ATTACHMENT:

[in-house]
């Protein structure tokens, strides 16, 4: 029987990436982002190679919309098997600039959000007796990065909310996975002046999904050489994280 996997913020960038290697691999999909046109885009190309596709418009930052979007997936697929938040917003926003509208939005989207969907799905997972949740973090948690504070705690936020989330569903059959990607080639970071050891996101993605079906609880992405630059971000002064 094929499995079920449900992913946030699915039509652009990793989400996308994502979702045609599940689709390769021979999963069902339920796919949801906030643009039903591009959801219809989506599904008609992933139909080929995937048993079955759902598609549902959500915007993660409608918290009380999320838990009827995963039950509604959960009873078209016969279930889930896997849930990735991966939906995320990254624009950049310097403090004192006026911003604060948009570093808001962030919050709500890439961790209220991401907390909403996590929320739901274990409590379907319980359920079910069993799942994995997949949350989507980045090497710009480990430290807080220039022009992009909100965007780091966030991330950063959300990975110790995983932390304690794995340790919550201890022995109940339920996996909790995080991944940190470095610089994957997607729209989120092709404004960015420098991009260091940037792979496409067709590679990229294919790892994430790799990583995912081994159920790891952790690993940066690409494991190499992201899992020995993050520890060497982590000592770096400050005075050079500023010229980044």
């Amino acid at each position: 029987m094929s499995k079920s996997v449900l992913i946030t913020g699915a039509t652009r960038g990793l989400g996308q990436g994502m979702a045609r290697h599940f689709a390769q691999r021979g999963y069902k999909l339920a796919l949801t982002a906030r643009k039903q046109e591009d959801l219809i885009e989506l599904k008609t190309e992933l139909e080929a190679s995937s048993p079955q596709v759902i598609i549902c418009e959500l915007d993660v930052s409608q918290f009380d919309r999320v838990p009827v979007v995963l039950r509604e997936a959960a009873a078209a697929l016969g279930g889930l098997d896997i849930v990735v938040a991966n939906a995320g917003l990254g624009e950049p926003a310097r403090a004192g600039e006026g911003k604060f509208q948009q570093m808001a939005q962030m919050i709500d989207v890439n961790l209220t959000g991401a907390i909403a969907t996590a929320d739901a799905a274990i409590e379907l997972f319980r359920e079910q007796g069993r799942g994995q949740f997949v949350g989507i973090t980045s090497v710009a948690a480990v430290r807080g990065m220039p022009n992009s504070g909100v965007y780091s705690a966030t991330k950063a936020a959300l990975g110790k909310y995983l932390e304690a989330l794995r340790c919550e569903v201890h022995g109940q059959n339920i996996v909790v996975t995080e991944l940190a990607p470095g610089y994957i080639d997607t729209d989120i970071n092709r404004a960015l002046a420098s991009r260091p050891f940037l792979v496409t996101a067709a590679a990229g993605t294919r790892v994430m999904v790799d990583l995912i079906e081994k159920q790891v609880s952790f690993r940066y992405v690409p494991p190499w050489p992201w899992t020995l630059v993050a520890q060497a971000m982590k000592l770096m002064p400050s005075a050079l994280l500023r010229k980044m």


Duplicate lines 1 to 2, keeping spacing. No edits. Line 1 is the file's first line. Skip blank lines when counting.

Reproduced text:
[in-house]
């Protein structure tokens, strides 16, 4: 029987990436982002190679919309098997600039959000007796990065909310996975002046999904050489994280 996997913020960038290697691999999909046109885009190309596709418009930052979007997936697929938040917003926003509208939005989207969907799905997972949740973090948690504070705690936020989330569903059959990607080639970071050891996101993605079906609880992405630059971000002064 094929499995079920449900992913946030699915039509652009990793989400996308994502979702045609599940689709390769021979999963069902339920796919949801906030643009039903591009959801219809989506599904008609992933139909080929995937048993079955759902598609549902959500915007993660409608918290009380999320838990009827995963039950509604959960009873078209016969279930889930896997849930990735991966939906995320990254624009950049310097403090004192006026911003604060948009570093808001962030919050709500890439961790209220991401907390909403996590929320739901274990409590379907319980359920079910069993799942994995997949949350989507980045090497710009480990430290807080220039022009992009909100965007780091966030991330950063959300990975110790995983932390304690794995340790919550201890022995109940339920996996909790995080991944940190470095610089994957997607729209989120092709404004960015420098991009260091940037792979496409067709590679990229294919790892994430790799990583995912081994159920790891952790690993940066690409494991190499992201899992020995993050520890060497982590000592770096400050005075050079500023010229980044």